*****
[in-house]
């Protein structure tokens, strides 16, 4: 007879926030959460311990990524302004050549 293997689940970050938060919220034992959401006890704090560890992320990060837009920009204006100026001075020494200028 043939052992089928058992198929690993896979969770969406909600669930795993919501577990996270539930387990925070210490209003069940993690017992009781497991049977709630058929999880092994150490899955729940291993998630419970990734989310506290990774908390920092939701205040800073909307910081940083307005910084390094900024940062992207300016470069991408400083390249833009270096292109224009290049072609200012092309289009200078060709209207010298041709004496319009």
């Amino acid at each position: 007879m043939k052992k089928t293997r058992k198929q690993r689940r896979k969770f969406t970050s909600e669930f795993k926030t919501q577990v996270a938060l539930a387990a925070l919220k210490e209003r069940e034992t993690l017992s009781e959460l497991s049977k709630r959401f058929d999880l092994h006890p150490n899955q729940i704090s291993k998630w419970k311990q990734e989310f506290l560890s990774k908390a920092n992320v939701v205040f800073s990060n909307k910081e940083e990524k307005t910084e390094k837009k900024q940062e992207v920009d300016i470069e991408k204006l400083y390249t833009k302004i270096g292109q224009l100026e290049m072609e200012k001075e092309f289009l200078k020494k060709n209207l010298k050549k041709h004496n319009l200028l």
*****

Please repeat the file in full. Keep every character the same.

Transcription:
[in-house]
């Protein structure tokens, strides 16, 4: 007879926030959460311990990524302004050549 293997689940970050938060919220034992959401006890704090560890992320990060837009920009204006100026001075020494200028 043939052992089928058992198929690993896979969770969406909600669930795993919501577990996270539930387990925070210490209003069940993690017992009781497991049977709630058929999880092994150490899955729940291993998630419970990734989310506290990774908390920092939701205040800073909307910081940083307005910084390094900024940062992207300016470069991408400083390249833009270096292109224009290049072609200012092309289009200078060709209207010298041709004496319009």
């Amino acid at each position: 007879m043939k052992k089928t293997r058992k198929q690993r689940r896979k969770f969406t970050s909600e669930f795993k926030t919501q577990v996270a938060l539930a387990a925070l919220k210490e209003r069940e034992t993690l017992s009781e959460l497991s049977k709630r959401f058929d999880l092994h006890p150490n899955q729940i704090s291993k998630w419970k311990q990734e989310f506290l560890s990774k908390a920092n992320v939701v205040f800073s990060n909307k910081e940083e990524k307005t910084e390094k837009k900024q940062e992207v920009d300016i470069e991408k204006l400083y390249t833009k302004i270096g292109q224009l100026e290049m072609e200012k001075e092309f289009l200078k020494k060709n209207l010298k050549k041709h004496n319009l200028l």